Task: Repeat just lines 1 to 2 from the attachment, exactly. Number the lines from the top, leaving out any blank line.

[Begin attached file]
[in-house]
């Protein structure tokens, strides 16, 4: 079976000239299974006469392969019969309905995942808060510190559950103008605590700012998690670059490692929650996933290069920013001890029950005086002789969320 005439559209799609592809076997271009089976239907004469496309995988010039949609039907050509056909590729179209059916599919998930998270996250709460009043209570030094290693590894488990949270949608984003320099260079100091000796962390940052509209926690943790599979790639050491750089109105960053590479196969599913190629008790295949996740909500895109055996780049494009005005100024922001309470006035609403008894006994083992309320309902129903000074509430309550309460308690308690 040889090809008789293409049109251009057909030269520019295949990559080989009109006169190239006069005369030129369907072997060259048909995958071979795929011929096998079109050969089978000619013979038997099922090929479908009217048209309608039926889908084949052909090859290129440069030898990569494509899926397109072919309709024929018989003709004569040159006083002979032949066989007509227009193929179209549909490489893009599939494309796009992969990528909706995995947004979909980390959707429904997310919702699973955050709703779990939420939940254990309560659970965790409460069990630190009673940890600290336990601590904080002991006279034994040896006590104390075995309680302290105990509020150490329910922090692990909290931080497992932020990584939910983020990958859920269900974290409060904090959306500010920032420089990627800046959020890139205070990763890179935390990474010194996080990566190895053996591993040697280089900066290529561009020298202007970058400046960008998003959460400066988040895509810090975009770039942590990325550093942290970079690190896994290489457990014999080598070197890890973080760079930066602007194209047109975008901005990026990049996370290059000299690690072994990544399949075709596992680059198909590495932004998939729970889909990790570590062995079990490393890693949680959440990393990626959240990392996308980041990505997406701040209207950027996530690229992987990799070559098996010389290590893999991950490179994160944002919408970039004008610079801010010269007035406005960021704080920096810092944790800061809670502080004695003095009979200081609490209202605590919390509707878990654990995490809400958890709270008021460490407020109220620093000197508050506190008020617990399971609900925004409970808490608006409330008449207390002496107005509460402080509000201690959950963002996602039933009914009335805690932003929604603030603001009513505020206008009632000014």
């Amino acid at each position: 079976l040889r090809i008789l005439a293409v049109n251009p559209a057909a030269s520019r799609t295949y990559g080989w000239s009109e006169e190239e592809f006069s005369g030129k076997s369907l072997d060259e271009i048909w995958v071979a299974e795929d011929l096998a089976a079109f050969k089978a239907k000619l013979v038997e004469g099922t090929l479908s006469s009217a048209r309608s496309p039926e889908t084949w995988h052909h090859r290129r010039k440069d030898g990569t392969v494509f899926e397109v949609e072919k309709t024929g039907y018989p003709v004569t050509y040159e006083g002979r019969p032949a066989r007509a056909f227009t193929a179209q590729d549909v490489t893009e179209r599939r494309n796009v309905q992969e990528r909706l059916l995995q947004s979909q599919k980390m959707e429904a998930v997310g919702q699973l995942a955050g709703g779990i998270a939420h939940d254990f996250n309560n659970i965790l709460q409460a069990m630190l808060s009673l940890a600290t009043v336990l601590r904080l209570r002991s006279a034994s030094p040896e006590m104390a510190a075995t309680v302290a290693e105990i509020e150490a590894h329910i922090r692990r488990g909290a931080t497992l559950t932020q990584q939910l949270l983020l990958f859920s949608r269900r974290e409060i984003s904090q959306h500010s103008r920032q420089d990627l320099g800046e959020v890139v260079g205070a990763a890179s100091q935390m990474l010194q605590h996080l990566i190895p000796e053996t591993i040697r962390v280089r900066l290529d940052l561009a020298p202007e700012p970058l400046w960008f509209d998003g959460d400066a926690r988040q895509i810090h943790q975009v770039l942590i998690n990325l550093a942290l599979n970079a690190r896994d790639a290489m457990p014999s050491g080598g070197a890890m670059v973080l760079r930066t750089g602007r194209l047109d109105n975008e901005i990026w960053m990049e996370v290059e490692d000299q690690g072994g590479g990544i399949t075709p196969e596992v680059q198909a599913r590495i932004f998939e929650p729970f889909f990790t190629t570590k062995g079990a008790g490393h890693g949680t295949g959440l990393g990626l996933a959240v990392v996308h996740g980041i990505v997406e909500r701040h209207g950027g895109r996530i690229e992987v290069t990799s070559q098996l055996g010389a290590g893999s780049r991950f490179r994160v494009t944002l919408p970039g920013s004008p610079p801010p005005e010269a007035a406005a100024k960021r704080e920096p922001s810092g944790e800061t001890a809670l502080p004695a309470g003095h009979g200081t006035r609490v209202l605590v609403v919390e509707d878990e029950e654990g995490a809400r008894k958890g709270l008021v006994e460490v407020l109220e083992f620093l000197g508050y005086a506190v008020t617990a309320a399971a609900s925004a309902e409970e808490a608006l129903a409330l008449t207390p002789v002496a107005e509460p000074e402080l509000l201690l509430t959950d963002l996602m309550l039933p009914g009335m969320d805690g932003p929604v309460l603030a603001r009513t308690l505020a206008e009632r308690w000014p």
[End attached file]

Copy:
[in-house]
């Protein structure tokens, strides 16, 4: 079976000239299974006469392969019969309905995942808060510190559950103008605590700012998690670059490692929650996933290069920013001890029950005086002789969320 005439559209799609592809076997271009089976239907004469496309995988010039949609039907050509056909590729179209059916599919998930998270996250709460009043209570030094290693590894488990949270949608984003320099260079100091000796962390940052509209926690943790599979790639050491750089109105960053590479196969599913190629008790295949996740909500895109055996780049494009005005100024922001309470006035609403008894006994083992309320309902129903000074509430309550309460308690308690 040889090809008789293409049109251009057909030269520019295949990559080989009109006169190239006069005369030129369907072997060259048909995958071979795929011929096998079109050969089978000619013979038997099922090929479908009217048209309608039926889908084949052909090859290129440069030898990569494509899926397109072919309709024929018989003709004569040159006083002979032949066989007509227009193929179209549909490489893009599939494309796009992969990528909706995995947004979909980390959707429904997310919702699973955050709703779990939420939940254990309560659970965790409460069990630190009673940890600290336990601590904080002991006279034994040896006590104390075995309680302290105990509020150490329910922090692990909290931080497992932020990584939910983020990958859920269900974290409060904090959306500010920032420089990627800046959020890139205070990763890179935390990474010194996080990566190895053996591993040697280089900066290529561009020298202007970058400046960008998003959460400066988040895509810090975009770039942590990325550093942290970079690190896994290489457990014999080598070197890890973080760079930066602007194209047109975008901005990026990049996370290059000299690690072994990544399949075709596992680059198909590495932004998939729970889909990790570590062995079990490393890693949680959440990393990626959240990392996308980041990505997406701040209207950027996530690229992987990799070559098996010389290590893999991950490179994160944002919408970039004008610079801010010269007035406005960021704080920096810092944790800061809670502080004695003095009979200081609490209202605590919390509707878990654990995490809400958890709270008021460490407020109220620093000197508050506190008020617990399971609900925004409970808490608006409330008449207390002496107005509460402080509000201690959950963002996602039933009914009335805690932003929604603030603001009513505020206008009632000014």